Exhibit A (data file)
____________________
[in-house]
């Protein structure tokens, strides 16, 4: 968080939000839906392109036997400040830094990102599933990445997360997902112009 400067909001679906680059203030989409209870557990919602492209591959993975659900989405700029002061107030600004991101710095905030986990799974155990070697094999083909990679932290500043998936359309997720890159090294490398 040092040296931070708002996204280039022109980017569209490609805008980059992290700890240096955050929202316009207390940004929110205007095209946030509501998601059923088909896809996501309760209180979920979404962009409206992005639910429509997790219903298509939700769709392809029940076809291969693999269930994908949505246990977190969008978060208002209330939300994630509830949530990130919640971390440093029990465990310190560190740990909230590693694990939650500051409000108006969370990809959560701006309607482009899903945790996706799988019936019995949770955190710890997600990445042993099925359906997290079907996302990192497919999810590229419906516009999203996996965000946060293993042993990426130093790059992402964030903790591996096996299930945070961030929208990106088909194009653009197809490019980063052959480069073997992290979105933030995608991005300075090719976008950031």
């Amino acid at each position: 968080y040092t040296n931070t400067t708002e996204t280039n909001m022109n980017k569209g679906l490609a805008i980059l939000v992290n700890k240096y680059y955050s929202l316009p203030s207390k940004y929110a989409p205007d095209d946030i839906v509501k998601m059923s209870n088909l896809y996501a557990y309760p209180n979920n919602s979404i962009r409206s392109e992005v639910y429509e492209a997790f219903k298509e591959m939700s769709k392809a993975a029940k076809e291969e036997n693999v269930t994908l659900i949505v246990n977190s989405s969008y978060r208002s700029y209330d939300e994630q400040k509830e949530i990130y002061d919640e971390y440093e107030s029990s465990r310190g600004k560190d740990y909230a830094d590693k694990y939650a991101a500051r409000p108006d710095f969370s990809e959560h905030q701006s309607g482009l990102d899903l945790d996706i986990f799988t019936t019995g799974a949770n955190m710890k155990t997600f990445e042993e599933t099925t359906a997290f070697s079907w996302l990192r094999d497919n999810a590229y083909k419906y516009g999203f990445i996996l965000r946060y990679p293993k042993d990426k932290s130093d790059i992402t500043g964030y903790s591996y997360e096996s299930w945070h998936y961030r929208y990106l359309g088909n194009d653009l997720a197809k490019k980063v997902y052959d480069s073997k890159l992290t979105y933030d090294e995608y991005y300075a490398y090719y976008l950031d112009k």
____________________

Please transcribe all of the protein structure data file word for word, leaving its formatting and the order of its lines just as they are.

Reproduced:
[in-house]
């Protein structure tokens, strides 16, 4: 968080939000839906392109036997400040830094990102599933990445997360997902112009 400067909001679906680059203030989409209870557990919602492209591959993975659900989405700029002061107030600004991101710095905030986990799974155990070697094999083909990679932290500043998936359309997720890159090294490398 040092040296931070708002996204280039022109980017569209490609805008980059992290700890240096955050929202316009207390940004929110205007095209946030509501998601059923088909896809996501309760209180979920979404962009409206992005639910429509997790219903298509939700769709392809029940076809291969693999269930994908949505246990977190969008978060208002209330939300994630509830949530990130919640971390440093029990465990310190560190740990909230590693694990939650500051409000108006969370990809959560701006309607482009899903945790996706799988019936019995949770955190710890997600990445042993099925359906997290079907996302990192497919999810590229419906516009999203996996965000946060293993042993990426130093790059992402964030903790591996096996299930945070961030929208990106088909194009653009197809490019980063052959480069073997992290979105933030995608991005300075090719976008950031």
């Amino acid at each position: 968080y040092t040296n931070t400067t708002e996204t280039n909001m022109n980017k569209g679906l490609a805008i980059l939000v992290n700890k240096y680059y955050s929202l316009p203030s207390k940004y929110a989409p205007d095209d946030i839906v509501k998601m059923s209870n088909l896809y996501a557990y309760p209180n979920n919602s979404i962009r409206s392109e992005v639910y429509e492209a997790f219903k298509e591959m939700s769709k392809a993975a029940k076809e291969e036997n693999v269930t994908l659900i949505v246990n977190s989405s969008y978060r208002s700029y209330d939300e994630q400040k509830e949530i990130y002061d919640e971390y440093e107030s029990s465990r310190g600004k560190d740990y909230a830094d590693k694990y939650a991101a500051r409000p108006d710095f969370s990809e959560h905030q701006s309607g482009l990102d899903l945790d996706i986990f799988t019936t019995g799974a949770n955190m710890k155990t997600f990445e042993e599933t099925t359906a997290f070697s079907w996302l990192r094999d497919n999810a590229y083909k419906y516009g999203f990445i996996l965000r946060y990679p293993k042993d990426k932290s130093d790059i992402t500043g964030y903790s591996y997360e096996s299930w945070h998936y961030r929208y990106l359309g088909n194009d653009l997720a197809k490019k980063v997902y052959d480069s073997k890159l992290t979105y933030d090294e995608y991005y300075a490398y090719y976008l950031d112009k």